Different types of information about your study are addressed in each of the sections, as described below.
Do not put page breaks in between the introduction, method, results, and discussion sections.
It should be obvious to the reader why you’re including a reference without your explicitly saying so.
DO NOT quote from the articles, instead paraphrase by putting the information in your own words.
The Method section typically includes Participants, Materials and/or Apparatus, and Procedure sections.
If the design is particularly complicated (multiple IVs in a factorial experiment, for example), you might also include a separate Design subsection or have a “Design and Procedure” section.
The introduction starts out broad (but not too broad! Here are some guidelines for constructing a good introduction: Don’t put your readers to sleep by beginning your paper with the time-worn sentence, “Past research has shown (blah blah blah)” They’ll be snoring within a paragraph! In other words, your intro shouldn’t read like a story of “Schmirdley did such-and-such in 1991. Then....(etc.)” First, brainstorm all of the ideas you think are necessary to include in your paper.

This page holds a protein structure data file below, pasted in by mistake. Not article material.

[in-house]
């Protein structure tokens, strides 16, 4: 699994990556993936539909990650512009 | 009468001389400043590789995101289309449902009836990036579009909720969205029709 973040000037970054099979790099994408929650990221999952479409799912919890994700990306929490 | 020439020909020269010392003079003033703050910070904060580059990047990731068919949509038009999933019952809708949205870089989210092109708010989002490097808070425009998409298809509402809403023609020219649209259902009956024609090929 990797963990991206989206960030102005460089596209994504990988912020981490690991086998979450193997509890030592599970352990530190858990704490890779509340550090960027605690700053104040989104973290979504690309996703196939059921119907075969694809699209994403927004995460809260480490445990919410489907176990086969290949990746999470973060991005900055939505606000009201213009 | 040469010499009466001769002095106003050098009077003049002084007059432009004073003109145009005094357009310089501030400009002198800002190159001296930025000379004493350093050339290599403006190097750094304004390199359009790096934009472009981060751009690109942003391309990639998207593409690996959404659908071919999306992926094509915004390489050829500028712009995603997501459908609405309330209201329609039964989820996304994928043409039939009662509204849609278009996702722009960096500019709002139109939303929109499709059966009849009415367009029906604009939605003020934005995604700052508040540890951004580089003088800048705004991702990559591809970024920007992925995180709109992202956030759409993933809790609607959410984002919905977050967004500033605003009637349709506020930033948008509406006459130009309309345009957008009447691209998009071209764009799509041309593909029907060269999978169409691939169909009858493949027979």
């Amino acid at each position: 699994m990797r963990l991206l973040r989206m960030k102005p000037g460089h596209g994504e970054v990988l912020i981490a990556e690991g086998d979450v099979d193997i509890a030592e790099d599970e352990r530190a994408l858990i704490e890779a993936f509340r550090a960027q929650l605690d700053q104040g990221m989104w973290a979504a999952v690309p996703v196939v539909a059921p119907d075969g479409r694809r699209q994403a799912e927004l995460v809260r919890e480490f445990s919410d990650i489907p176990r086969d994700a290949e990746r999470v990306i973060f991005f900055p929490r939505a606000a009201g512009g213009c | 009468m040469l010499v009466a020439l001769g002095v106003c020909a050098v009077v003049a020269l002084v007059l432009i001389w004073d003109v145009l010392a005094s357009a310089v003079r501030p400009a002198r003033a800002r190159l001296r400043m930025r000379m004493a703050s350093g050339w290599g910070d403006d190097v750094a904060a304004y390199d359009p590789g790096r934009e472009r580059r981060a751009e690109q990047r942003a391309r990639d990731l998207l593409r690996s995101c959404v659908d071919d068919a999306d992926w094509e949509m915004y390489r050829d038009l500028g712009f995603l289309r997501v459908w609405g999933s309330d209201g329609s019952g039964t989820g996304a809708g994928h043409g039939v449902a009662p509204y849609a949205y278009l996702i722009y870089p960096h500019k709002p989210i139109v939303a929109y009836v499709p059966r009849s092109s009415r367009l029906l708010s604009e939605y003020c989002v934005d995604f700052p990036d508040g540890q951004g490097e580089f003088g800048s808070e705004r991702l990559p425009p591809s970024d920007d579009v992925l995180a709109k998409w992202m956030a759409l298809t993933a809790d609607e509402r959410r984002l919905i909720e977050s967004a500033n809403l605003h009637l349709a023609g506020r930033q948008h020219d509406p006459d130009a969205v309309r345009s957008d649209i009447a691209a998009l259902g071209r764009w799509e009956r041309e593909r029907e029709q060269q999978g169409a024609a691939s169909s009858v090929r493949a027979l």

Try to draw your reader in by saying something interesting or thought-provoking right off the bat. Next, decide which ideas make sense to present first, second, third, and so forth, and think about how you want to transition between ideas.
If you make a section break between the title page and the rest of the paper you can make the header different for those two parts of the manuscript). Use the toolbox to insert a page number, so it will automatically number each page. One way to begin (but not the only way) is to provide an example or anecdote illustrative of your topic area.
No more than 120 words, one paragraph, block format (i.e., don’t indent), double-spaced. Provide overview of method, results, and discussion. Although you won’t go into the details of your study and hypotheses until the end of the intro, you should foreshadow your study a bit at the end of the first paragraph by stating your purpose briefly, to give your reader a schema for all the information you will present next.